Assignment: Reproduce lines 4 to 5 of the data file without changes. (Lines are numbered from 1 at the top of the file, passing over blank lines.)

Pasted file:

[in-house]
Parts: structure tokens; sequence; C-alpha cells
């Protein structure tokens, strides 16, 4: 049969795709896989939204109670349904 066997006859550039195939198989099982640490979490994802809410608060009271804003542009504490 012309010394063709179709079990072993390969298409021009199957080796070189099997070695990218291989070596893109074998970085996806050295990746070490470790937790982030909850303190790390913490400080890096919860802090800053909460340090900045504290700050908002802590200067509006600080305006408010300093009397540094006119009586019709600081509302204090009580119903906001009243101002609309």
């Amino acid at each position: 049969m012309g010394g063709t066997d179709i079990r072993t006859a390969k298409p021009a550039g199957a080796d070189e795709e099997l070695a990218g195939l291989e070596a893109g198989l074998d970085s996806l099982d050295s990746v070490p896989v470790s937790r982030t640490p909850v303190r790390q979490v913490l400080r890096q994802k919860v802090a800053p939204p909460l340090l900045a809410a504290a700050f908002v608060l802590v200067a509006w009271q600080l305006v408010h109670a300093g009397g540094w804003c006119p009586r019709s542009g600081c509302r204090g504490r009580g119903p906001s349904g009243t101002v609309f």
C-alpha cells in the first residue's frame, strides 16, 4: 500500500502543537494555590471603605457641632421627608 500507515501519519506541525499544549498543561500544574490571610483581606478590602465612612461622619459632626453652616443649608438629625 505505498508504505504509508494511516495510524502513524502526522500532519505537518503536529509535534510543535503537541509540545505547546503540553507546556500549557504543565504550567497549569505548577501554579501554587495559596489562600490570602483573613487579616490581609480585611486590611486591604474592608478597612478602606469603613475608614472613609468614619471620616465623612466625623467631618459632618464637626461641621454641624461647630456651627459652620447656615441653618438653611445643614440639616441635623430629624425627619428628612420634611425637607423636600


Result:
């Amino acid at each position: 049969m012309g010394g063709t066997d179709i079990r072993t006859a390969k298409p021009a550039g199957a080796d070189e795709e099997l070695a990218g195939l291989e070596a893109g198989l074998d970085s996806l099982d050295s990746v070490p896989v470790s937790r982030t640490p909850v303190r790390q979490v913490l400080r890096q994802k919860v802090a800053p939204p909460l340090l900045a809410a504290a700050f908002v608060l802590v200067a509006w009271q600080l305006v408010h109670a300093g009397g540094w804003c006119p009586r019709s542009g600081c509302r204090g504490r009580g119903p906001s349904g009243t101002v609309f």
C-alpha cells in the first residue's frame, strides 16, 4: 500500500502543537494555590471603605457641632421627608 500507515501519519506541525499544549498543561500544574490571610483581606478590602465612612461622619459632626453652616443649608438629625 505505498508504505504509508494511516495510524502513524502526522500532519505537518503536529509535534510543535503537541509540545505547546503540553507546556500549557504543565504550567497549569505548577501554579501554587495559596489562600490570602483573613487579616490581609480585611486590611486591604474592608478597612478602606469603613475608614472613609468614619471620616465623612466625623467631618459632618464637626461641621454641624461647630456651627459652620447656615441653618438653611445643614440639616441635623430629624425627619428628612420634611425637607423636600